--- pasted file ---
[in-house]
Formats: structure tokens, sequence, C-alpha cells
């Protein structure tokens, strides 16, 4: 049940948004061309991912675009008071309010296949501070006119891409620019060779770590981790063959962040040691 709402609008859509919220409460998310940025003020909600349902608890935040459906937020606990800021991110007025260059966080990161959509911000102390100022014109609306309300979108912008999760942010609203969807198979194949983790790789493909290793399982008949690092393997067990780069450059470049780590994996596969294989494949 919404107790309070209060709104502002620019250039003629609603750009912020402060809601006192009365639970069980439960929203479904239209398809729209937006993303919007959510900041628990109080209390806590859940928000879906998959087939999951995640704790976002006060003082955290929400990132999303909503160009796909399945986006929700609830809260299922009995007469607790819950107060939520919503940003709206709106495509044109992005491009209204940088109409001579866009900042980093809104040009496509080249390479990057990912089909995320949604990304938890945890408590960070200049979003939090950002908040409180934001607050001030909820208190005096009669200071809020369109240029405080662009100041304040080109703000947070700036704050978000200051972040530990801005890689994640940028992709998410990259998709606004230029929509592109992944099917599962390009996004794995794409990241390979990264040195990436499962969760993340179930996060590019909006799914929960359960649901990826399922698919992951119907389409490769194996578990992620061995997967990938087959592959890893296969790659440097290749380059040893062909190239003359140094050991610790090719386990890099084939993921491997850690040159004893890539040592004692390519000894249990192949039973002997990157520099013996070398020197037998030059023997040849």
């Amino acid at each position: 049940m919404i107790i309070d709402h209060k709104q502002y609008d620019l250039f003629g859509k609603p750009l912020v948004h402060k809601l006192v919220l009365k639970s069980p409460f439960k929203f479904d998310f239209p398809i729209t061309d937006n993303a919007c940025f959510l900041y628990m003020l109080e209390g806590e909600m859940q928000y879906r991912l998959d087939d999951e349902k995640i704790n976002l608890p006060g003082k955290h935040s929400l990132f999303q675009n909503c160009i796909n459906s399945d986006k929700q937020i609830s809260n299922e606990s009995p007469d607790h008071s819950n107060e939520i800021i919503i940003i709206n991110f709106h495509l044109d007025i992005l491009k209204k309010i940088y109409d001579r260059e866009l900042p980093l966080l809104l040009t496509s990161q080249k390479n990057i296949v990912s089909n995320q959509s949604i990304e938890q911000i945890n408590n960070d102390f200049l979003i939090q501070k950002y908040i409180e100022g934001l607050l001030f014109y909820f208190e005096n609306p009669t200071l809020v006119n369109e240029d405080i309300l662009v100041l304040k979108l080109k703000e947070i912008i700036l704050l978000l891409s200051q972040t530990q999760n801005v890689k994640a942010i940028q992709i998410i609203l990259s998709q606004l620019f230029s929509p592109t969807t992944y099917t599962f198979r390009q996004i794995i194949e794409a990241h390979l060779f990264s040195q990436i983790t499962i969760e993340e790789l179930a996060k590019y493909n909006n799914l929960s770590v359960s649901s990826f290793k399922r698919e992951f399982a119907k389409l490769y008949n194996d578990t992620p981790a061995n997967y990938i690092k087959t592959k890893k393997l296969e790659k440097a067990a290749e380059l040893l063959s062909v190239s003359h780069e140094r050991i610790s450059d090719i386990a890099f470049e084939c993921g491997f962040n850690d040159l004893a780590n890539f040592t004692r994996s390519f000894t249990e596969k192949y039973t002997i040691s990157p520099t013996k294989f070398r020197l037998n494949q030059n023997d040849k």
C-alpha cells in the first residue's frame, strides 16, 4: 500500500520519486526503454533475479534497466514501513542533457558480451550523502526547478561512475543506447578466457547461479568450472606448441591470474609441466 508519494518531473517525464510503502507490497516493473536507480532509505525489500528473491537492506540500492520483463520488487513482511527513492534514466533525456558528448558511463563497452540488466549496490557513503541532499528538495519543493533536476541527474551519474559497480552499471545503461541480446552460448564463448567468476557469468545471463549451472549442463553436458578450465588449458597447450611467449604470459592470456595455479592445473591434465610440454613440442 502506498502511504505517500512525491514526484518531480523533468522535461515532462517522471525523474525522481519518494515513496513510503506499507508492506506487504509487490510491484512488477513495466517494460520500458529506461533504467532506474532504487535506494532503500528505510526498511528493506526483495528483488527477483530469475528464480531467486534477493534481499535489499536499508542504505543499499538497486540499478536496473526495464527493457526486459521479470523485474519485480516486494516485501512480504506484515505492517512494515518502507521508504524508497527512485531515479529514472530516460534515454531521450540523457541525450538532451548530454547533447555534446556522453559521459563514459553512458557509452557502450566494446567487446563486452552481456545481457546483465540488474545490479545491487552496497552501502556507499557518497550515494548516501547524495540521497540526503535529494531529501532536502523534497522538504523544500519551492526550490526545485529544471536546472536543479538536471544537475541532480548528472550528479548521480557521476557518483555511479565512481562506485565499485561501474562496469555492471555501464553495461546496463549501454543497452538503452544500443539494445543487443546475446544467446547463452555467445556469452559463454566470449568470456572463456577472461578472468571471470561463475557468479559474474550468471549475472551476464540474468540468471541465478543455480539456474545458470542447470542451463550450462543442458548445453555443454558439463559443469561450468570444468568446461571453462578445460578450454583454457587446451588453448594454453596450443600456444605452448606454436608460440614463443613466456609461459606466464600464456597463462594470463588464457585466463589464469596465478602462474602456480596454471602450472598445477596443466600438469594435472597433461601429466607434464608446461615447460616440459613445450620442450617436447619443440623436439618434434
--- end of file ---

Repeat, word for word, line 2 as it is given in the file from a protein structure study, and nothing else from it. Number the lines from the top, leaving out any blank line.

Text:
Formats: structure tokens, sequence, C-alpha cells